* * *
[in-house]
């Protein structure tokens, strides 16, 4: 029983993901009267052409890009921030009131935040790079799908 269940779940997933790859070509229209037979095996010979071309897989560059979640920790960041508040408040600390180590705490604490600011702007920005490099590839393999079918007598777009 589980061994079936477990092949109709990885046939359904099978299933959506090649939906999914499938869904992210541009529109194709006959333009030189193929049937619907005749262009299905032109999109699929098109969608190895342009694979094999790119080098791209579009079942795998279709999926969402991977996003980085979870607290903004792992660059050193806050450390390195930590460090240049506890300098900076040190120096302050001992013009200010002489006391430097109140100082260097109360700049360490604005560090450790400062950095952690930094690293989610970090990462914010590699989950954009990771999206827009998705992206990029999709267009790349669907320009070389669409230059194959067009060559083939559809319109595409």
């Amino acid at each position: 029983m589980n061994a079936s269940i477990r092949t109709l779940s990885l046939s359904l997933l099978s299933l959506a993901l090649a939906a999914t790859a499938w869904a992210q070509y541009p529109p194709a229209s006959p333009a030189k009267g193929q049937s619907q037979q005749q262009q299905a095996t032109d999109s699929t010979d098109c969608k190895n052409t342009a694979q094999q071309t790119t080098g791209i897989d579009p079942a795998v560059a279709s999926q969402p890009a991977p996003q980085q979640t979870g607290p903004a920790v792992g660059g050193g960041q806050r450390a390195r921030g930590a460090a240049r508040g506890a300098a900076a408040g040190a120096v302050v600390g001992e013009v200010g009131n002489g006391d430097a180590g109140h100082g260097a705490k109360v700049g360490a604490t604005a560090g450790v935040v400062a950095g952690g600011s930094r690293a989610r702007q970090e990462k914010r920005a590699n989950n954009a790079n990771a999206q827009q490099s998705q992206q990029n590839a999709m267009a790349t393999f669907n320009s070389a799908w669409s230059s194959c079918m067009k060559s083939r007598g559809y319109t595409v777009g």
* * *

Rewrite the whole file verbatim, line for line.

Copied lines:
[in-house]
């Protein structure tokens, strides 16, 4: 029983993901009267052409890009921030009131935040790079799908 269940779940997933790859070509229209037979095996010979071309897989560059979640920790960041508040408040600390180590705490604490600011702007920005490099590839393999079918007598777009 589980061994079936477990092949109709990885046939359904099978299933959506090649939906999914499938869904992210541009529109194709006959333009030189193929049937619907005749262009299905032109999109699929098109969608190895342009694979094999790119080098791209579009079942795998279709999926969402991977996003980085979870607290903004792992660059050193806050450390390195930590460090240049506890300098900076040190120096302050001992013009200010002489006391430097109140100082260097109360700049360490604005560090450790400062950095952690930094690293989610970090990462914010590699989950954009990771999206827009998705992206990029999709267009790349669907320009070389669409230059194959067009060559083939559809319109595409």
């Amino acid at each position: 029983m589980n061994a079936s269940i477990r092949t109709l779940s990885l046939s359904l997933l099978s299933l959506a993901l090649a939906a999914t790859a499938w869904a992210q070509y541009p529109p194709a229209s006959p333009a030189k009267g193929q049937s619907q037979q005749q262009q299905a095996t032109d999109s699929t010979d098109c969608k190895n052409t342009a694979q094999q071309t790119t080098g791209i897989d579009p079942a795998v560059a279709s999926q969402p890009a991977p996003q980085q979640t979870g607290p903004a920790v792992g660059g050193g960041q806050r450390a390195r921030g930590a460090a240049r508040g506890a300098a900076a408040g040190a120096v302050v600390g001992e013009v200010g009131n002489g006391d430097a180590g109140h100082g260097a705490k109360v700049g360490a604490t604005a560090g450790v935040v400062a950095g952690g600011s930094r690293a989610r702007q970090e990462k914010r920005a590699n989950n954009a790079n990771a999206q827009q490099s998705q992206q990029n590839a999709m267009a790349t393999f669907n320009s070389a799908w669409s230059s194959c079918m067009k060559s083939r007598g559809y319109t595409v777009g």